Every now and again, you hear news about TV networks and their shows and how the news came from what’s referred to as the upfronts. Upfronts is a weird word, but once you see what it means, it will make a tiny bit more sense!
A few times a year, you might hear how a television network announces their slate of renewed, new and upcoming TV programming plans for the upcoming season from what the media outlets refer to as upfronts.
The industry knows these events as the upfronts for ad buyers. But lately, they’re also becoming the venue to announce the latest news to the television viewing public.
So what are upfronts?
This is when advertisers have a chance to buy ad time on the network up front or before a season begins. It’s this time frame that the TV ad time is sold at a discounted rate.
It used to be an annual event, but it also used to just be an event for the few major networks. But as cable TV is becoming more of a quality content player, the upfronts have become more of a network-by-network event, with the major players making their shows sometime in May. (Traditionally speaking) Cable networks pitch their upfronts earlier, since some of their heavy hitting programs hit the airwaves in the summer while the big networks air their less successful shows. (That’s probably not the right term, but summer is traditionally, when fewer folks watch TV, so it’s a harder sell.)
Basically, at its core, an upfront is when TV networks sell ad time to their advertisers for new and returning shows. The TV execs pitch their upcoming season to the ad buyers, convincing them why they should drop the big bucks on a show or time slot.
They show preview clips or episodes and the stars also show up to help sell their work. Also, more often than not, this is also when networks let adverts know about their mid-season plans.
So yes, this is when many of those loud and pesky ads that annoy you, get their ad time on TV. And in and of itself, it’s a bit of a gala event, with the press sessions by day and the networking parties at night.
But don’t be fooled by what sounds like a fun. This is the big time media exposure, networking bit of business time.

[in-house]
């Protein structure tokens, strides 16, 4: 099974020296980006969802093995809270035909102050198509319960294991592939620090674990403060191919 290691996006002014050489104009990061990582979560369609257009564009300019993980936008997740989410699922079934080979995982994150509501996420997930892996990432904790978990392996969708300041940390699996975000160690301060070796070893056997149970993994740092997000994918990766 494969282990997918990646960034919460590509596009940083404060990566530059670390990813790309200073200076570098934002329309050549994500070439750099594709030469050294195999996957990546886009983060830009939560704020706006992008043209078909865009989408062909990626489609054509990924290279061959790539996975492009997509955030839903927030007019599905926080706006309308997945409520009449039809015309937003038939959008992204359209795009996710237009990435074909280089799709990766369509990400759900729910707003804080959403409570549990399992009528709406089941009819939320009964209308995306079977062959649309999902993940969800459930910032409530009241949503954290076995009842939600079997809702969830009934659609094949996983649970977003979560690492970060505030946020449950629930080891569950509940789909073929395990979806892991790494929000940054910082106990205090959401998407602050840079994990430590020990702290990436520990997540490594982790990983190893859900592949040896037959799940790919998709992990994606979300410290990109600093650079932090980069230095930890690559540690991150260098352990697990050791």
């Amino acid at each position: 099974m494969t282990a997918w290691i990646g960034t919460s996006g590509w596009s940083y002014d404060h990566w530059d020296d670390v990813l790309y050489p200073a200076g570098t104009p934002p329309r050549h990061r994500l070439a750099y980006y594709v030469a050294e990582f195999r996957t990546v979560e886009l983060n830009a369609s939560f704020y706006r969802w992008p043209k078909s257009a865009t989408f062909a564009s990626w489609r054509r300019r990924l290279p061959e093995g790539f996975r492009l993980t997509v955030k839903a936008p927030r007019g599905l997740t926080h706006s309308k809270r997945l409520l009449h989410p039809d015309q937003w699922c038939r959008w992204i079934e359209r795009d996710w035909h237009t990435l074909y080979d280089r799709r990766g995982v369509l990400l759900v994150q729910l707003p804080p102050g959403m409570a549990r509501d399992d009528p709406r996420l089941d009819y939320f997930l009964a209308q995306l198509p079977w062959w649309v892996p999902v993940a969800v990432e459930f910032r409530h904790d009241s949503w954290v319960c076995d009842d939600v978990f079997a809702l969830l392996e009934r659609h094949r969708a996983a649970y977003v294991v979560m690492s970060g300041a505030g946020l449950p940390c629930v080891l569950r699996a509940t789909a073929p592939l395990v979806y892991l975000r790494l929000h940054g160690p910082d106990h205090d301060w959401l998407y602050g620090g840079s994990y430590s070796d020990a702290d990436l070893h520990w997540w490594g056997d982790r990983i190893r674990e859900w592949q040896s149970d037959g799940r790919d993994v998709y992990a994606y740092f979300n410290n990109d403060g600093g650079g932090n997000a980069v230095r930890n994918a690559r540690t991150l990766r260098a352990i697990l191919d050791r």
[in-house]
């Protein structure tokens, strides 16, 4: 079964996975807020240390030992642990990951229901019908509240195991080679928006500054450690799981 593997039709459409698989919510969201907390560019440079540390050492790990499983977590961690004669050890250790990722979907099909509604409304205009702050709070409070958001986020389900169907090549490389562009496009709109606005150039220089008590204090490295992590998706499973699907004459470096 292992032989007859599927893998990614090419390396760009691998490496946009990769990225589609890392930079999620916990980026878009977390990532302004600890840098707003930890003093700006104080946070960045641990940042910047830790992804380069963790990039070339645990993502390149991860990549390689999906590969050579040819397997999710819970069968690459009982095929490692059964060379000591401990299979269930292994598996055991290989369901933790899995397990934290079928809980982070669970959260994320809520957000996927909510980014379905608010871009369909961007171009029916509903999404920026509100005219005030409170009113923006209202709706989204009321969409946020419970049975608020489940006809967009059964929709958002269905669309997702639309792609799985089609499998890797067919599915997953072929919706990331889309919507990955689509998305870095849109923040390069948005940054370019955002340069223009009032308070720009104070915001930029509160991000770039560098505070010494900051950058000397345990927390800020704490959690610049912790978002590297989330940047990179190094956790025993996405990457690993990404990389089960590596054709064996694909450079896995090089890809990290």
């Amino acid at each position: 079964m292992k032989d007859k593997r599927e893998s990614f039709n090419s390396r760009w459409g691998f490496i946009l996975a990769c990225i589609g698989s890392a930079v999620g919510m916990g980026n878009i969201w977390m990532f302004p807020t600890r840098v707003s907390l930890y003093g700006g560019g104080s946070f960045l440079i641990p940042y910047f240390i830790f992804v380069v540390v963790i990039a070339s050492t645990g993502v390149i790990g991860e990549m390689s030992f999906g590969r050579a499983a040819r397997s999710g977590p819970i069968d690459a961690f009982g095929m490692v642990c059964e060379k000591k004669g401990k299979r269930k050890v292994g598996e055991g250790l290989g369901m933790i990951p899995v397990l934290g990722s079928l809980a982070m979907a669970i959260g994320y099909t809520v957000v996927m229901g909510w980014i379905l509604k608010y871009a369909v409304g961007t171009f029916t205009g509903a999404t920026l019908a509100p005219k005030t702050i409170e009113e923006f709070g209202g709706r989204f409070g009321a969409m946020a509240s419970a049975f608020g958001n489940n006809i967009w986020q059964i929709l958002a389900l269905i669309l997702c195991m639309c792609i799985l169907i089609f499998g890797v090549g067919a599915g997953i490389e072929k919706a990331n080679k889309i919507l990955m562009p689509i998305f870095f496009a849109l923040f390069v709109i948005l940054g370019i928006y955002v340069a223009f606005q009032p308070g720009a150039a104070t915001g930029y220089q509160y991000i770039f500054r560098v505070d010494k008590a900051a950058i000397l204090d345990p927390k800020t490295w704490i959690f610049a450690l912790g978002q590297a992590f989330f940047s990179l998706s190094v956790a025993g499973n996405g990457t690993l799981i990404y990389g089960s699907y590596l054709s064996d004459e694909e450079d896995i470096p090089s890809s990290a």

The BIG Bucks
This is where the big bucks start to fly in to the networks for the season. This is where the monies come from to help networks finance their productions, albeit it, pay the film crews, the creative teams of writers, directors and producers, and this is where those actor salaries come from.
The upfronts can herald a hefty bill, but as TV fans have proven over the years, they support the process of ad-driven television.
If the target demographic did not end up buying the products pitched during their favorite shows, this process would not work and what TV shows you’ve become accustomed to, would fade away.
Thus, this is why advertisers, generally speaking, can drop anywhere from eight to twelve billion dollars per season.
$10 Billion Per Season
Yes, I said “billion” and “per season.”
And to think, the upfronts are when the advertisers can snag their discounted seasonal rates for various time and or day slots in any network’s TV schedule.
Once TV seasons commence, the ad prices go up as everyone gets a better feel for what a show can start to command in the TV ratings department. It’s during the season that ads are sold at a premium.
In a way, upfronts are where advertisers spend money with a calculating eye towards what will net them income. They “take a chance,” so to speak.
But then again, it’s very little risk for an advertiser to drop money on ad time for shows like American Idol, NCIS, The Following, Justified, Breaking Bad… (When it was returning), Sons of Anarchy… well, you get the idea.
In fact, I can see shows like those mentioned, become bidding wars, driving the prices up for what’s spent because advertisers like their products being shown when the most folks are tuning in.
And again, this kind of economic development is what helps support the wages and pay hikes of all involved.
And that, my dear readers, in a generic nutshell, is what an upfront is.